Which brings us to the Angels. The Angels are a mess right now. Garrett Richards needs Tommy John. Andrew Heaney may soon follow. Andrelton Simmons just had thumb surgery for a full thickness tear of the ulnar collateral ligament in his left thumb, which has to be the worst injury working if we measure severity by how icky it sounds. Jered Weaver hasn’t thrown a pitch over 86 mph this season (not a one). There are no reinforcements coming from the minors. The Angels are a hot, sad mess. And as a fan of the first place Seattle Mariners, I have found myself wondering when I am morally obligated to stop enjoying the distress of a rival. At what point does baseline jerkiness spike, and become critical? When do I become something worse than a regular ol’ jerk?
The answer, sadly, is probably right now. It is probably already too late. It is probably already bad that I make jokes about Jered Weaver’s declining velocity, or the Angels’ lethargic offense, or Cliff Pennington being their starting shortstop. It is objectively funny that a team that has Mike Trout in his prime would have Cliff Pennington (or Brendan Ryan) starting at short. It’s wacky and amusing to watch Weaver pitch. It’s delightful to watch Mike Scioscia bubble over with frustration, and easy to mock Albert Pujols’ contract. It is all funny in a way, but only if you’re able to forget the way things are.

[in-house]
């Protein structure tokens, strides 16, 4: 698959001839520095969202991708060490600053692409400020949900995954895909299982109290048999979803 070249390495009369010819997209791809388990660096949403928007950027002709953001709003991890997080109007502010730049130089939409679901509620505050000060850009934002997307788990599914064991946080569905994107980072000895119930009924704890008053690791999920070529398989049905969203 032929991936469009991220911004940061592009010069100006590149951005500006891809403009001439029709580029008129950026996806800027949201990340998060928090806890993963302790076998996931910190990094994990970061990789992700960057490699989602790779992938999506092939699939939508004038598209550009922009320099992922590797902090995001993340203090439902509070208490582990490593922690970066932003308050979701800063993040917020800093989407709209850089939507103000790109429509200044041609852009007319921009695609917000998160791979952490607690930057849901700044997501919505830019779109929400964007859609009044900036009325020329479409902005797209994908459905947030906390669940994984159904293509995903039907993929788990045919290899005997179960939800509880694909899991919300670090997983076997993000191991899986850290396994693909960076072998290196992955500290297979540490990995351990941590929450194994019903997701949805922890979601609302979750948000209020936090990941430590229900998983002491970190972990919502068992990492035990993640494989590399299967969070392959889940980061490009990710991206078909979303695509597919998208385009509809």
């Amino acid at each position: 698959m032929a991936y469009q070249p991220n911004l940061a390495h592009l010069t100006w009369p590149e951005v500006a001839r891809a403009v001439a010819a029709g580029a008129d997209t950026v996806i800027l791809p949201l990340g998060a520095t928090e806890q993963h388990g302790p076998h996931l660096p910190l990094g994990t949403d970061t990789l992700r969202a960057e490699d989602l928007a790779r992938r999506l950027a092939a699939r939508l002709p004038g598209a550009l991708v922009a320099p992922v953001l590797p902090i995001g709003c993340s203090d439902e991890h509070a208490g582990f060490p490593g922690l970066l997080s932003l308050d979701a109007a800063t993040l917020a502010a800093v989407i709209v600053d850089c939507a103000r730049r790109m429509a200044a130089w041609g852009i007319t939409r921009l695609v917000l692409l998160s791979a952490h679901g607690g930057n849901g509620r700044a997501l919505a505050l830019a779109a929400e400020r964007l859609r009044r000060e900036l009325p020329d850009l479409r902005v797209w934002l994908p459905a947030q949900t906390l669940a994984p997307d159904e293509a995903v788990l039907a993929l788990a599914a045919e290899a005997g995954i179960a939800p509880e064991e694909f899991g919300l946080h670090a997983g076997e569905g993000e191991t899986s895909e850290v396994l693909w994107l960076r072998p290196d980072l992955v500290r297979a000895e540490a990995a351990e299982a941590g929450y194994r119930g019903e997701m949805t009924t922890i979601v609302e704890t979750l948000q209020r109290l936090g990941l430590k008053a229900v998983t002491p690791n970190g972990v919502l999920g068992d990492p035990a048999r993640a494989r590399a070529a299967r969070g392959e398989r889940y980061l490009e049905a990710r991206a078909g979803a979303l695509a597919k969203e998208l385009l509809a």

Because once you remember that, you feel like more than a jerk. You feel like a puppy-kicker. I’m awful. It probably wasn’t great before all this destruction, but now it is worse! Every team suffers injuries and setbacks. Many teams are just bad, but they are bad in a way that is fair game for our mild brand of jerkish-ness, provided we aren’t really bad, or scary, or particularly vocal about it, because it’s a baseball badness. Prospects don’t pan out; backup utility players become starters and show why they were backup utility players. Aces lose a tick or ten off their fastball. Lots of guys tweak elbows and tear thicknesses, and doom their seasons, but normally that doom is somewhat contained. Other guys fill their spot, and their absence does not normally determine the season on its own. We didn’t like injuries, but we can keep on being our normal, slightly jerkish, but not serial-killer selves, because the team is somewhat separated from that individual suffering.
The Braves are bad in a baseball way. The Twins are bad in a baseball way. The Angels are bad in a sad way. In a human way. We can’t separate the individual suffering from the team; the team is marked by it. It is the team. It’s worse than a floundering Astros team, or a poor NL West or the Yankees. It isn’t that the hits keep coming; it’s that, apart from an injury to Trout, there aren’t many others remaining. Guys are hurt! Seasons are over! Chairs might be wobbly! These guys have families! It’s all very bad in a sad, human way now, and I’m looking back and wondering when I started kicking puppies. So learn from my failing. Let’s aim not to delight in the downfall of rivals so much. Let’s be human. Let’s not crow for the error, but cheer for the hit. Let’s always and forever continue to avoid liking injuries. Let’s allow this sort of sadness go with dignity into the twilight of the season when the time comes, because they’ve suffered enough. Let’s not kick puppies.
We’re all jerks of a sort. Probably not really bad jerks, or scary jerks, or even particularly vocal jerks, but jerks of a sort. We should try to be the decent sort.